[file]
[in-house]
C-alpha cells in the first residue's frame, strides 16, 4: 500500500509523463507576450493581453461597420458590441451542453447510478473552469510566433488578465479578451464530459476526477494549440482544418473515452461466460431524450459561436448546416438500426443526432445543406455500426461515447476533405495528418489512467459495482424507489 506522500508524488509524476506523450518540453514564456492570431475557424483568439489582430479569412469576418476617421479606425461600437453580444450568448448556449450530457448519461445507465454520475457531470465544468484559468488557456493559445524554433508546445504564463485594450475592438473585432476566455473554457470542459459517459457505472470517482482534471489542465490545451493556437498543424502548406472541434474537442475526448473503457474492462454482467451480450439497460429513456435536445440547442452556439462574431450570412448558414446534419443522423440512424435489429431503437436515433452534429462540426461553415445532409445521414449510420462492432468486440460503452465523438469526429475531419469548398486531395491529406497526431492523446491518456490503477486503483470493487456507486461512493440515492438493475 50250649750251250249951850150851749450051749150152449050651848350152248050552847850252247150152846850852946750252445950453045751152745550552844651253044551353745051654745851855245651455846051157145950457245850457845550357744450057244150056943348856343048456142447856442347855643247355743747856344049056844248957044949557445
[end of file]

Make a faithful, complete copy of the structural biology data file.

[in-house]
C-alpha cells in the first residue's frame, strides 16, 4: 500500500509523463507576450493581453461597420458590441451542453447510478473552469510566433488578465479578451464530459476526477494549440482544418473515452461466460431524450459561436448546416438500426443526432445543406455500426461515447476533405495528418489512467459495482424507489 506522500508524488509524476506523450518540453514564456492570431475557424483568439489582430479569412469576418476617421479606425461600437453580444450568448448556449450530457448519461445507465454520475457531470465544468484559468488557456493559445524554433508546445504564463485594450475592438473585432476566455473554457470542459459517459457505472470517482482534471489542465490545451493556437498543424502548406472541434474537442475526448473503457474492462454482467451480450439497460429513456435536445440547442452556439462574431450570412448558414446534419443522423440512424435489429431503437436515433452534429462540426461553415445532409445521414449510420462492432468486440460503452465523438469526429475531419469548398486531395491529406497526431492523446491518456490503477486503483470493487456507486461512493440515492438493475 50250649750251250249951850150851749450051749150152449050651848350152248050552847850252247150152846850852946750252445950453045751152745550552844651253044551353745051654745851855245651455846051157145950457245850457845550357744450057244150056943348856343048456142447856442347855643247355743747856344049056844248957044949557445